"To Nini Karpel, growing up in Vienna during the 1920s was a romantic confection. Whether schussing down ski slopes or speaking of politics in coffee houses, she cherished the city of her birth. But in the 1930s, an undercurrent of conflict and hate began to seize the former imperial capital. This struggle came to a head when Hitler took possession of neighboring Germany. Anti-Semitism, which Nini and her idealistic friends believed was impossible in the socially advanced world of Vienna, became widespread and virulent.
"The Karpel's Jewish identity suddenly made them foreigners in their own homeland. Tormented, disenfranchised, and with a broken heart, Nini and her family sought refuge in a land seven thousand miles across the world.
"Shanghai, China, one of the few countries accepting Jewish immigrants, became their new home and refuge. Stepping off the boat, the Karpel family found themselves in a land they could never have imagined. Shanghai presented an incongruent world of immense wealth and privilege for some and poverty for the masses, with opium dens and decadent clubs as well as rampant disease and a raging war between nations.
"Ten Green Bottles is the story of Nini Karpel's struggles as she told it to her daughter Vivian so many years ago. This true story depicts the fierce perseverance of one family, victims of the forces of evil, who overcame suffering of biblical proportion to survive. It was a time when ordinary people became heroes."
Doesn't that sound like something you want to read? I thought so. I won't give away the significance of the title. Bottles! The Federation of Historical Bottle Collectors is an organization of people who collect unusual bottles. I'd love to see some of those collections. I'll close with a photo of my favorite new bottle. If I decided to start collecting bottles, I'd start with this one. I have no clue whether the vodka in it is any good. But that bottle!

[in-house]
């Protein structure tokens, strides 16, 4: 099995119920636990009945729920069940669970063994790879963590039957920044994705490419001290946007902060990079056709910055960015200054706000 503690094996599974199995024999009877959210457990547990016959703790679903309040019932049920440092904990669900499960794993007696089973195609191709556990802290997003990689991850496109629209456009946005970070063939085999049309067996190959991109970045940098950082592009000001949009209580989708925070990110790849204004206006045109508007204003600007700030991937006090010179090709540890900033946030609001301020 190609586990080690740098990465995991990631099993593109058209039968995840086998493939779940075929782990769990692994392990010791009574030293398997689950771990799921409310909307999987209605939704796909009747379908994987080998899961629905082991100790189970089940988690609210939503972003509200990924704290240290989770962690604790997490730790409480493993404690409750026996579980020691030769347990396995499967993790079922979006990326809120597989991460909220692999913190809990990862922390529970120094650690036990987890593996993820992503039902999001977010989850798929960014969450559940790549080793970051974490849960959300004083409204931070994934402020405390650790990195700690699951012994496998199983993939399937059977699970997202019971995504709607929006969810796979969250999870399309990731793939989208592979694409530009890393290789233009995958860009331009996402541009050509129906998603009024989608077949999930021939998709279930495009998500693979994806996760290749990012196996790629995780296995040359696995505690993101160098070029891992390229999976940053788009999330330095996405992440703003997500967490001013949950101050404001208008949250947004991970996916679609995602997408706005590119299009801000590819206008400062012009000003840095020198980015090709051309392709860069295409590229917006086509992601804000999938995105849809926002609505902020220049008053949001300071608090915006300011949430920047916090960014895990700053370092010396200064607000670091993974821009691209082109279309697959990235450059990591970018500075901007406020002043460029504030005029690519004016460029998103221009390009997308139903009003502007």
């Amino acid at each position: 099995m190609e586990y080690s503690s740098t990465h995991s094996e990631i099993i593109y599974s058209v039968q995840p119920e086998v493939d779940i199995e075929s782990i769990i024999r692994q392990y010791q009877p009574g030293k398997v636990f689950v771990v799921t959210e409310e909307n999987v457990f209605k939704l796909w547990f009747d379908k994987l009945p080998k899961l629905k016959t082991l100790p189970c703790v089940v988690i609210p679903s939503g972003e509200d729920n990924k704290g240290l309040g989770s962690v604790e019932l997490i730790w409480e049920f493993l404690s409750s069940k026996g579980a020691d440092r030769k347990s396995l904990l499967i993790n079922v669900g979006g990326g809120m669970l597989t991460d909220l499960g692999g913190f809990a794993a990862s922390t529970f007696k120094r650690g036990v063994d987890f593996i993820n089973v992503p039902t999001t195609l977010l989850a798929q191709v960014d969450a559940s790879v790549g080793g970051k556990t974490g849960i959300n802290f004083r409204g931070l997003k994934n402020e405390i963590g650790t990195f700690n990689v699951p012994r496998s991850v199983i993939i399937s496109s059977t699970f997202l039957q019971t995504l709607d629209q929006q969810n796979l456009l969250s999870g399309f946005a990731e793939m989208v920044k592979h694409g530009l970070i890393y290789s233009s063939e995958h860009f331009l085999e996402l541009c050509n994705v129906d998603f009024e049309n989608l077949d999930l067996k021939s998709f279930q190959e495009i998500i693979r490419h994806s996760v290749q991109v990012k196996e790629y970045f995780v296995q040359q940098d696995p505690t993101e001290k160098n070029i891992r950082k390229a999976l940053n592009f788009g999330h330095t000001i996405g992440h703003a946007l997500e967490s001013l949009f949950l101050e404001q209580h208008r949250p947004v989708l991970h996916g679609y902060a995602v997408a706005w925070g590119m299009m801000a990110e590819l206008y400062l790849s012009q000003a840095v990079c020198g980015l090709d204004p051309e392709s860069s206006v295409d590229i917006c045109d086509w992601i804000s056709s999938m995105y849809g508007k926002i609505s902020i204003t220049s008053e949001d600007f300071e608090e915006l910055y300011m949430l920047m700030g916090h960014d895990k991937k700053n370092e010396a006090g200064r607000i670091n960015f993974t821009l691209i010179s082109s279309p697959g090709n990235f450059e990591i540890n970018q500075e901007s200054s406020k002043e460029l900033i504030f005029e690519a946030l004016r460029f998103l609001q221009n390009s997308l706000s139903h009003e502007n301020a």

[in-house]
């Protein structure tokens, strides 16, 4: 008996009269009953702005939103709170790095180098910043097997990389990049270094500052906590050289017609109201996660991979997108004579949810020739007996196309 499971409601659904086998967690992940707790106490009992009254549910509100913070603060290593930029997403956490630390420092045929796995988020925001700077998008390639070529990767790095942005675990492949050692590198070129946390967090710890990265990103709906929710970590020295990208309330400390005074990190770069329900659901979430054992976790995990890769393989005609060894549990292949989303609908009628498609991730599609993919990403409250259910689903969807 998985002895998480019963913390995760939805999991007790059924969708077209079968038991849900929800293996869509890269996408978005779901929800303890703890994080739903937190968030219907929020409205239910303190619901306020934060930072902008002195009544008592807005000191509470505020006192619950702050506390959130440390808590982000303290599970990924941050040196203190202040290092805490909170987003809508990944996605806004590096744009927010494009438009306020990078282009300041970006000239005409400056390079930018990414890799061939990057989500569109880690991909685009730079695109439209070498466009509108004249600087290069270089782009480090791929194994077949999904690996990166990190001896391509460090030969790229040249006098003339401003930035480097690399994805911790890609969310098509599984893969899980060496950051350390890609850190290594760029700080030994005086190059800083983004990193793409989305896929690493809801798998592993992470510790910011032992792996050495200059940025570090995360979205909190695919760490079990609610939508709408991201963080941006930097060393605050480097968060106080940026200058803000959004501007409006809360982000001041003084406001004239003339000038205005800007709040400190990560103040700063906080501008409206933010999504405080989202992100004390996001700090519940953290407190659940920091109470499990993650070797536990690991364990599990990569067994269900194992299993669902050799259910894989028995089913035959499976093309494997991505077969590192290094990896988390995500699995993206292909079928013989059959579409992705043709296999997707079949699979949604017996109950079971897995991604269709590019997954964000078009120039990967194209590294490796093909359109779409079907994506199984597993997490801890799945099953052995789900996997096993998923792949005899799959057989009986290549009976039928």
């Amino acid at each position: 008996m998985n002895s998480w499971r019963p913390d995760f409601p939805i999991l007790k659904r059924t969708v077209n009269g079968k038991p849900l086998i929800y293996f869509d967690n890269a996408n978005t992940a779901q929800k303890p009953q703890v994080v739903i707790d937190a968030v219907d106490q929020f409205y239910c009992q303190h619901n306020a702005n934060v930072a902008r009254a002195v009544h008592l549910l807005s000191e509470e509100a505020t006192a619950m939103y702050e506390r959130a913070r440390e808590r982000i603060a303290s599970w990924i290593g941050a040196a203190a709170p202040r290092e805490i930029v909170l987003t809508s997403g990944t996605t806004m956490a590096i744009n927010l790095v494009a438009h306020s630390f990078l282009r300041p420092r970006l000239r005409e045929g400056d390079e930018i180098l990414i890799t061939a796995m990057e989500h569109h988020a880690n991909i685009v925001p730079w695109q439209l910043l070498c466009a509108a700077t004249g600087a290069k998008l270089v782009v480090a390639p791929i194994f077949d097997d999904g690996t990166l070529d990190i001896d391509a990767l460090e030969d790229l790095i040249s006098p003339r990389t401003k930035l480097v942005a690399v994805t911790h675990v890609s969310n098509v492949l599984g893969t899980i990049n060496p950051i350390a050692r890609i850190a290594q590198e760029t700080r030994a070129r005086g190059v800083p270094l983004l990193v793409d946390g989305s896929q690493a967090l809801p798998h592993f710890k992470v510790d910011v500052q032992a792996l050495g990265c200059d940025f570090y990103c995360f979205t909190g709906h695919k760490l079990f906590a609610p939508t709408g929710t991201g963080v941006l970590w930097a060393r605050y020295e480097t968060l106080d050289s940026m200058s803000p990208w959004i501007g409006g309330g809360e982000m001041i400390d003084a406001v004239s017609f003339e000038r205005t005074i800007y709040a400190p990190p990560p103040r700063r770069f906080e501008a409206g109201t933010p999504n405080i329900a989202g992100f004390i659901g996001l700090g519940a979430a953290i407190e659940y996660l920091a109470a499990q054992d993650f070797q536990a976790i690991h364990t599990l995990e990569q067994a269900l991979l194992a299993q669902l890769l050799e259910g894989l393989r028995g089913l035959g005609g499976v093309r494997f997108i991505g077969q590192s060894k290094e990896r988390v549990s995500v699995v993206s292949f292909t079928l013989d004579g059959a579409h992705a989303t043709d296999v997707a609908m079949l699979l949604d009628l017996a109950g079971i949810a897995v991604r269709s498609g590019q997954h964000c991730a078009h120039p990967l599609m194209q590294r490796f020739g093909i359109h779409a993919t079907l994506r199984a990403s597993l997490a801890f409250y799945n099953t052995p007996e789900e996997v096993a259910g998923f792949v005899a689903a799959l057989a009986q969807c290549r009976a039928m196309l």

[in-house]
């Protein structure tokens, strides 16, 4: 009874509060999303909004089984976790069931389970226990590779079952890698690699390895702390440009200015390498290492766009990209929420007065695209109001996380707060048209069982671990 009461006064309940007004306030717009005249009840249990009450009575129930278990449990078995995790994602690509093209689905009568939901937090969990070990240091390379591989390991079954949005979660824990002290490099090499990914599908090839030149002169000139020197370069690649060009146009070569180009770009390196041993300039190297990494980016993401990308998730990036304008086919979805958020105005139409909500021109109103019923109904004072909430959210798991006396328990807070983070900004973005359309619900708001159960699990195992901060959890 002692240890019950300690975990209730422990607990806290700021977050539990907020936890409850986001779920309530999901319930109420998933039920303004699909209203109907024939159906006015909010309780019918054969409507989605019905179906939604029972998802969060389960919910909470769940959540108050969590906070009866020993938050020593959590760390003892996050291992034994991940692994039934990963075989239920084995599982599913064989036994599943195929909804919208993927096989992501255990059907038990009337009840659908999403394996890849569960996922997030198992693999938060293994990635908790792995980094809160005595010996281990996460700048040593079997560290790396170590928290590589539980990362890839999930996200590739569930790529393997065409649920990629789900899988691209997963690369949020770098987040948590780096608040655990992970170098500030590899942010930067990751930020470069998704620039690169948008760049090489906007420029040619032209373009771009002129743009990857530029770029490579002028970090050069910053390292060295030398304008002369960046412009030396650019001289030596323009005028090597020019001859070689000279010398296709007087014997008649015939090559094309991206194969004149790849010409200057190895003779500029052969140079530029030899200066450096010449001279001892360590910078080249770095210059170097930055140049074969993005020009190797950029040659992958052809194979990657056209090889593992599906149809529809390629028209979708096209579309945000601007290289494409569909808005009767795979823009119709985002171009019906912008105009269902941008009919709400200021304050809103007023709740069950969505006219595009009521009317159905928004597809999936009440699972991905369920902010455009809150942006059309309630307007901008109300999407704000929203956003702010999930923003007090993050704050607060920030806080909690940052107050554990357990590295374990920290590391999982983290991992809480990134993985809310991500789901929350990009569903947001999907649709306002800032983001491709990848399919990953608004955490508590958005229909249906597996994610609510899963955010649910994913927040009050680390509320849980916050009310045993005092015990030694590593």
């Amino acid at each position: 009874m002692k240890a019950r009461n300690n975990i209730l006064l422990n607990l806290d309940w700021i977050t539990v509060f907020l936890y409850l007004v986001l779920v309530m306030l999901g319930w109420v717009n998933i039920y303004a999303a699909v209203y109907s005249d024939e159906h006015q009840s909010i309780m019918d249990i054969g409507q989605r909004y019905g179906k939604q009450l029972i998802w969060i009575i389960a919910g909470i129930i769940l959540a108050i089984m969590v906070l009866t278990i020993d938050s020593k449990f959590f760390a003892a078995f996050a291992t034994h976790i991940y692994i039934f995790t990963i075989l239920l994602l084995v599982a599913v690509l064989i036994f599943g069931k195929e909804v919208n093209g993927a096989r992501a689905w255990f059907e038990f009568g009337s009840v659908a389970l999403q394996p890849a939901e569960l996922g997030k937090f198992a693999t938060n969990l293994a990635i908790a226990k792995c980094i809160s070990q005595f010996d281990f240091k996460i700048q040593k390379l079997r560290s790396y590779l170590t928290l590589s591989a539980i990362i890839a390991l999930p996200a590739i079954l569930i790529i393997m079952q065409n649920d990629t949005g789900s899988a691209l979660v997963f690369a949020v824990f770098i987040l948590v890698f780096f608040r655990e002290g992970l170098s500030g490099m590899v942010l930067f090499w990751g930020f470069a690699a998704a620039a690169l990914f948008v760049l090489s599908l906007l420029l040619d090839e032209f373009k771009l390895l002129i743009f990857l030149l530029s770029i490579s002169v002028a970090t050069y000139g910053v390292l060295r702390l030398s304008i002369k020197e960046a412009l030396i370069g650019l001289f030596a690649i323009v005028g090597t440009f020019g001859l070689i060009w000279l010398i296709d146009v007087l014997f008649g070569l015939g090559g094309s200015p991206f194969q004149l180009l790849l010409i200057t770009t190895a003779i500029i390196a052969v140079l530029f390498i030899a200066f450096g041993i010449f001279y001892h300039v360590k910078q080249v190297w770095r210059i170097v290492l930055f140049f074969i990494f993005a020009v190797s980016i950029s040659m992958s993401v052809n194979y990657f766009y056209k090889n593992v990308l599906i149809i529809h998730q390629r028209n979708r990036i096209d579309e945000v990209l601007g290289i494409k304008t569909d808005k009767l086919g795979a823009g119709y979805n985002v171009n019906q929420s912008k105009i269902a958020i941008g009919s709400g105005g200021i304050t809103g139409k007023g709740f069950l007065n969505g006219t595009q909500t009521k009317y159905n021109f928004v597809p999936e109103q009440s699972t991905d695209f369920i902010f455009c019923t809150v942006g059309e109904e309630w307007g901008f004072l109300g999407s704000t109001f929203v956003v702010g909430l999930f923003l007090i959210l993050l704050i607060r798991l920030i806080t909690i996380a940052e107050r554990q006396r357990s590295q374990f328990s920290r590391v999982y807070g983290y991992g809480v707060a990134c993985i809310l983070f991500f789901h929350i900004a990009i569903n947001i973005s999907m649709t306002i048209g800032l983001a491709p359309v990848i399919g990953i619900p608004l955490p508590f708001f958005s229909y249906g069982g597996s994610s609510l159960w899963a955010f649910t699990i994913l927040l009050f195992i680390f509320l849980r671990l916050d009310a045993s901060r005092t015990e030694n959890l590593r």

Mr. Jenkins teaches Earth Science to 6th and 7th graders at Lily Vandenburg Middle School in East Sedwick, North Carolina. He loves his subject but hates his students. The latter feeling has grown over his twenty-seven-year career, primarily due to the growing disrespect he faces from his students and their parents. His students openly ridicule his wardrobe choices, especially his footwear. He's considered early retirement, but can't afford a reduction in his already meager projected pension.
Roberta Jenkins is having her 25th birthday in Rubicon, New Mexico. She's working her shift as a municipal security guard at the Surrey Park Public Library, where she is regularly called "Mr. Jenkins" due to her very short haircut, boxy build, and tough demeanor. She never corrects anyone because being seen as masculine enhances her ability to do her job. After work, she's meeting friends at Tink's, for what will probably be a rowdy night of drinking and debauchery. She'll play along, but what she's really hoping is that Cynthia has had a change of heart and will show up tonight.
"Congratulations, Mrs. Hodge, it's a boy!" They plop the bloody, crying baby on her belly. She reaches for him and carefully holds him against her skin. She is crying too. This is not the first birth of the year at Pennsville Memorial Hospital in Pennsville, Montana. It's early April, so first births were a long time ago. And it's not the most famous birth they've had. The Grisham Quadruplets were born here just last year. But the staff has still gathered around to witness this miracle. Just three hours ago, this baby's parents were driving to the grocery store, hit a patch of black ice and spun off into a swollen creek. And there they would have perished had John Jenkins not been coming home from the same grocery store and witnessed the accident. He leaped out of his truck and three times dove into the frigid water to get them out. He then drove all three of them to the hospital, the cab's heater on full blast. In a show of gratitude, that baby will be named Jenkins three days from now.